Navy Fitness Not Beat by the Heat


SANTA RITA, GUAM -- The summer heat isn’t slowing down sailors when it comes to fitness. Sailors swam, ran and competed under the sun at Navy Morale, Welfare and Recreation’s (MWR) Admiral’s Cup Summer Sports Day June 15 at Polaris Point, Guam. As a salute to deployed service members in Iraq, members of the U.S. Transportation Command Joint Intelligence Operations Center at Scott Air Force Base decided to run, walk, swim, bike or rollerblade 6,681 miles, which is the distance from their drill location at Scott Air Force Base to the heart of Baghdad, during June and July.

The Polaris Point event featured categories for traditional sports such as sand volleyball and softball as well as a hot dog eating contest. The competitions were held throughout the day at Polaris Point, starting with a triathlon at 5:30 a.m.

“We’re all out here enjoying the sun and beach and just trying to have fun,” says Master at Arms Seaman Apprentice Aric Valliere, who competed in the softball tournament as well as a “tough man contest” that required teams to move as a group with bags of coconuts weighing them down.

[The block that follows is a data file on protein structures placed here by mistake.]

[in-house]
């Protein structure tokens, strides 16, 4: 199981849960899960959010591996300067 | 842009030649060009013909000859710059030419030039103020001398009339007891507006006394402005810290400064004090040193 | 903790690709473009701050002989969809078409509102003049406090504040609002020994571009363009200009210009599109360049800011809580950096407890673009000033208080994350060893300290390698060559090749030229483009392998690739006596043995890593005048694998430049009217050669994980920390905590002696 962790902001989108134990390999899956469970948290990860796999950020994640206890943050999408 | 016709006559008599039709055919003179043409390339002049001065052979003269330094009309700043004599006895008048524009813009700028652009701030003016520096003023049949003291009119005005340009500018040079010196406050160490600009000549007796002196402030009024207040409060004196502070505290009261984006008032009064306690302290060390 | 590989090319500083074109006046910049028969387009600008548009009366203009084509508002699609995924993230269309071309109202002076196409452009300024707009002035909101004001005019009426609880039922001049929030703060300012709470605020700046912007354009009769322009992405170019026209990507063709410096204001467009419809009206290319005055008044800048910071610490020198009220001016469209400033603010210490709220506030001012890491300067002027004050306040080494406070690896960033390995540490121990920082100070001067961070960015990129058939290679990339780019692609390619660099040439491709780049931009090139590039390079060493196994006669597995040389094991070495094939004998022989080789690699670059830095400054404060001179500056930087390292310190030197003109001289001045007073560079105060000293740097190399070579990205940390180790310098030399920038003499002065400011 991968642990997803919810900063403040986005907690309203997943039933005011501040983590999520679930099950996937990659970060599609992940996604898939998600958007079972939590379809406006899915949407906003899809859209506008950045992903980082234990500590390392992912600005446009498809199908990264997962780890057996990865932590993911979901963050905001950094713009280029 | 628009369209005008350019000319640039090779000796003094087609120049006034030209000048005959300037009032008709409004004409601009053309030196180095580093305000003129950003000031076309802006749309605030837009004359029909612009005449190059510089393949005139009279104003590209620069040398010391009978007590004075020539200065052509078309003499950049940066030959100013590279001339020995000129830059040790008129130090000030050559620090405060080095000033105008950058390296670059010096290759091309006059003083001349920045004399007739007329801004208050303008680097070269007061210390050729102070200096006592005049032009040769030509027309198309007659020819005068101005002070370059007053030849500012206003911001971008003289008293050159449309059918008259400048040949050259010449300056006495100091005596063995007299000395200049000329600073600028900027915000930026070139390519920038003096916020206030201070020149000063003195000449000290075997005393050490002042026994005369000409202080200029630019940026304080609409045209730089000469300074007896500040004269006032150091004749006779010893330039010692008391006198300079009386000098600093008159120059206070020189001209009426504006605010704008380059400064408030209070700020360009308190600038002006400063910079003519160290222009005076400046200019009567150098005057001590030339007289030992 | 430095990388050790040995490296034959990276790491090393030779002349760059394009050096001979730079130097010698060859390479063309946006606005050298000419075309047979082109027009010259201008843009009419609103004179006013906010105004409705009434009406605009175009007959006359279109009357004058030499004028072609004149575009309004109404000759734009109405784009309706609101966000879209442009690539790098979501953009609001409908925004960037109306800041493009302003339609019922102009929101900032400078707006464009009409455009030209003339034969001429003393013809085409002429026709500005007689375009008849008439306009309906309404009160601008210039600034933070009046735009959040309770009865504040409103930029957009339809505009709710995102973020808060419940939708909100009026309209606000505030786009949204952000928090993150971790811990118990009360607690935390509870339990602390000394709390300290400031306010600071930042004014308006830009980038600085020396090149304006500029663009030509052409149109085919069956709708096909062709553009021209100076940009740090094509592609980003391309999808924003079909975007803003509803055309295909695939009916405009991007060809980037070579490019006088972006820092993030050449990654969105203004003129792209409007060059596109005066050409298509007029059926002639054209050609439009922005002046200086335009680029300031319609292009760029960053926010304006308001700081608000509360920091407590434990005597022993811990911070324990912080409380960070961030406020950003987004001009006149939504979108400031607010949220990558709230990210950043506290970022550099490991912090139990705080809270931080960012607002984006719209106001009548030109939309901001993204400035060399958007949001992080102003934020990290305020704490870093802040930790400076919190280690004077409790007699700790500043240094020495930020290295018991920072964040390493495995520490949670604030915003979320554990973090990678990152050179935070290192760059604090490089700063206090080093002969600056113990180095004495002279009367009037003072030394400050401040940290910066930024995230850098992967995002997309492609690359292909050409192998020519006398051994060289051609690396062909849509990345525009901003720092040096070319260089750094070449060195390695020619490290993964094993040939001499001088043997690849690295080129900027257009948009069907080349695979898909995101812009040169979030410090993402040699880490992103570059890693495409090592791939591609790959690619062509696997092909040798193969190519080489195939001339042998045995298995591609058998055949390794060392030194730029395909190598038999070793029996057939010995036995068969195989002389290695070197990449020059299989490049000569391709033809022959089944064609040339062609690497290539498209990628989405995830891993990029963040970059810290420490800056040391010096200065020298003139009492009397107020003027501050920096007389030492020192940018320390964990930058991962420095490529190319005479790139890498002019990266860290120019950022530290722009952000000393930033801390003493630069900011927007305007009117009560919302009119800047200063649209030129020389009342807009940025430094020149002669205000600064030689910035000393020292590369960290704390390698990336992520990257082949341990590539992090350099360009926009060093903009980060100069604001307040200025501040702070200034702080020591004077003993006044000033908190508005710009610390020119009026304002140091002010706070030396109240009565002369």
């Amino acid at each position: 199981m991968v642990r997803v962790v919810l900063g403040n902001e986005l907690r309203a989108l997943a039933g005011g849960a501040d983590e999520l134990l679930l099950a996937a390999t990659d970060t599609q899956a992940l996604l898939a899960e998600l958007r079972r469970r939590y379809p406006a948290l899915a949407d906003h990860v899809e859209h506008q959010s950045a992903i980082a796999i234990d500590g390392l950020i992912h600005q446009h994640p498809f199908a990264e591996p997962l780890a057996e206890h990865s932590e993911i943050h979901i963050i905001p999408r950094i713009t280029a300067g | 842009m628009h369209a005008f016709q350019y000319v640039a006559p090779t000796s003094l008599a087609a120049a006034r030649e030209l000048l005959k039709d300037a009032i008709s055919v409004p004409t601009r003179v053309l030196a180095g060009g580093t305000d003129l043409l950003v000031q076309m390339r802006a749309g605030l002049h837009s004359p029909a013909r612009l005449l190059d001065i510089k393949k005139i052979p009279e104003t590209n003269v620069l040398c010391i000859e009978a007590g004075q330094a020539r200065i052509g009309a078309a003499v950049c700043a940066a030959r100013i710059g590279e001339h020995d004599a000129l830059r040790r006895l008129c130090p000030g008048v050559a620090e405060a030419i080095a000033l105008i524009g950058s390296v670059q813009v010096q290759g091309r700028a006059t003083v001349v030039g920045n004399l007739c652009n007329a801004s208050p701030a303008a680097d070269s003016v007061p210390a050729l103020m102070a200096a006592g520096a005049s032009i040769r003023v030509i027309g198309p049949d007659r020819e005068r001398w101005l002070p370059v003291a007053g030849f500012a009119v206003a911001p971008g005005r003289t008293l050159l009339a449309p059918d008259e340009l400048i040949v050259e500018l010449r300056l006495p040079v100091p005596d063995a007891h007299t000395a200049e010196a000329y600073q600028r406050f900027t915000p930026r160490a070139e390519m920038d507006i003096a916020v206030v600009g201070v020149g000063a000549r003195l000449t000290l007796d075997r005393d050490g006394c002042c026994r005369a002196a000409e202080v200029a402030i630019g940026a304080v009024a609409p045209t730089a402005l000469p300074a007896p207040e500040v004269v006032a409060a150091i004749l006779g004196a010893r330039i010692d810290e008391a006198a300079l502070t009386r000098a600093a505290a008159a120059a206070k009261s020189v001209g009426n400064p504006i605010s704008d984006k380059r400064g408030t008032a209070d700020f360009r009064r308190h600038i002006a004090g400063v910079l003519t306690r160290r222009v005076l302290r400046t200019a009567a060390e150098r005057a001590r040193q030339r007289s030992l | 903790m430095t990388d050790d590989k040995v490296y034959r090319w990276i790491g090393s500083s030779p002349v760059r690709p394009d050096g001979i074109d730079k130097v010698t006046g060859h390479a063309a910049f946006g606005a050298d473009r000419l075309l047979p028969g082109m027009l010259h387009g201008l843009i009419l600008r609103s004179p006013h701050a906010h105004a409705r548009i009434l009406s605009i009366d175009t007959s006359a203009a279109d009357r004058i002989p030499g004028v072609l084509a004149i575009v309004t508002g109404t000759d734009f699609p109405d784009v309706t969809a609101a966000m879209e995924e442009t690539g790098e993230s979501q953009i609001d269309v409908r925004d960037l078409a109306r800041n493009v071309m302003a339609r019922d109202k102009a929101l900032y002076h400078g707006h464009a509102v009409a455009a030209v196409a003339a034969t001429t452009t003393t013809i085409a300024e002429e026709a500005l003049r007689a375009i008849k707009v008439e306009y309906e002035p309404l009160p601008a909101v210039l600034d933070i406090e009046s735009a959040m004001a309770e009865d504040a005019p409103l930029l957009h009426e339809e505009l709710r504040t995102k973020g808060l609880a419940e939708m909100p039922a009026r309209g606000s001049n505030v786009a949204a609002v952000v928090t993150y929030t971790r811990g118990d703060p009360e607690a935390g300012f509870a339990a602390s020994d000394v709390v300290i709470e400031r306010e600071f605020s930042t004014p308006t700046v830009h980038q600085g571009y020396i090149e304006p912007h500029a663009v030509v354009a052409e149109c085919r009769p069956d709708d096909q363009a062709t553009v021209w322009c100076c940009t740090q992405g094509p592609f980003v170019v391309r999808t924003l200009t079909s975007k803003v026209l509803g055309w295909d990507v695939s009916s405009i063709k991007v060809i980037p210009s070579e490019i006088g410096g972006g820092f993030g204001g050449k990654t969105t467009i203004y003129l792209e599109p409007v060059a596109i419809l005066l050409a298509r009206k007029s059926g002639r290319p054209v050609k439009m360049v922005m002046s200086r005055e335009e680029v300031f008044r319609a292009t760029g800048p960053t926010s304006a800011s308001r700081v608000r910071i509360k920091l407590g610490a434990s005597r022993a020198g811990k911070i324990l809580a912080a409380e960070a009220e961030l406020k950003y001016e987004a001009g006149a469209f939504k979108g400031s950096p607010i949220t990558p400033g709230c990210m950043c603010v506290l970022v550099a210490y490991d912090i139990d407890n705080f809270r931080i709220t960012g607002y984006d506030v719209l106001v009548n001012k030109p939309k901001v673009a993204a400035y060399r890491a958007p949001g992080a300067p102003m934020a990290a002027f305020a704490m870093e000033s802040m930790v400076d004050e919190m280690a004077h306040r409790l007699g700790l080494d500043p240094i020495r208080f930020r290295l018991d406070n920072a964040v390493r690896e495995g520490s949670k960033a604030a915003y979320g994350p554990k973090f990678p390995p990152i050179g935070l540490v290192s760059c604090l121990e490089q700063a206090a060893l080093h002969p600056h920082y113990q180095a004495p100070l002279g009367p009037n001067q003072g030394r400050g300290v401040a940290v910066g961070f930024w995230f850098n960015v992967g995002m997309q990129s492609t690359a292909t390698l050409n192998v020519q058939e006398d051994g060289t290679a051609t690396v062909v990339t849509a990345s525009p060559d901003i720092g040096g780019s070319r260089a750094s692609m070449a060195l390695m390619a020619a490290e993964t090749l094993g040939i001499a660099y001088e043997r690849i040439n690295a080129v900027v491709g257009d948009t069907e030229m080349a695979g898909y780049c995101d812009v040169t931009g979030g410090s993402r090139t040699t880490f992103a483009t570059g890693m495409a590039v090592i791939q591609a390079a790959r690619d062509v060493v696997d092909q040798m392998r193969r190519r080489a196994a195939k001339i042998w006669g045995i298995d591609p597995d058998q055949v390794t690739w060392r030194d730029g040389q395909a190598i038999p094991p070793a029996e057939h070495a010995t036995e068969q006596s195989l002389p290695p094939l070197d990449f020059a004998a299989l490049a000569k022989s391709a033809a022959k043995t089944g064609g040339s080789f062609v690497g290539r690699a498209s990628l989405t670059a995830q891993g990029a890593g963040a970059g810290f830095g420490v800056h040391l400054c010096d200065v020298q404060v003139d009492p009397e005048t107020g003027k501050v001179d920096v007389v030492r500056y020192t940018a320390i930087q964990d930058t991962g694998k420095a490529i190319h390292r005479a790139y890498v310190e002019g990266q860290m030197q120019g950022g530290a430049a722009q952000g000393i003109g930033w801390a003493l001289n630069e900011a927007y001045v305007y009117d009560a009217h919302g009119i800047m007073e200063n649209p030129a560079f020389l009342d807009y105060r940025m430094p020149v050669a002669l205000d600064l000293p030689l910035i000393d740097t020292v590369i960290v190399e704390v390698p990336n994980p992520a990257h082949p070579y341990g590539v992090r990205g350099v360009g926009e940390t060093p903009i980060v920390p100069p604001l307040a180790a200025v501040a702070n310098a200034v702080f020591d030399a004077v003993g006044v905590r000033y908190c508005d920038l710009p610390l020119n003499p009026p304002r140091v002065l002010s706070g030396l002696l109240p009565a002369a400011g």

The different events augment the command’s training, Valliere says.

“It helps us stay active,” he says. “The better we work together, the better we’ll do.”

Similar to the Spring Sports Day in March and the Winter Sports Day in November, this series of events at Polaris Point is about getting sailors outdoors and building camaraderie.

“This is why we love fitness. This is why we love recreation,” says Sara Merwin, MWR fitness coordinator. “As long as sailors are having a good time and everybody stays safe and healthy, MWR did our job.”

Things were also heating up at Scott Air Force Base for the Fitness Challenge to Baghdad. The Navy Reserve unit will track their daily exercise to reach the 6,681 miles goal. The totals will be tallied and recorded by the unit fitness coordinator to verify that the combined unit totals span the distance to the Iraqi capital.

Lt. Cmdr. Gregory Houldson, operations officer, devised the program as a way to pay respect to the sacrifices of their mobilized counterparts. Nearly 30 percent of the unit is currently mobilized or on full-time orders.

Cmdr. Robert Arp, commander, says the fitness challenge is an excellent way to unite the unit members across the miles. He is confident the unit will meet its goal and is planning a challenge to other Navy Reserve units with a second fitness challenge--"Jog to Afghanistan."

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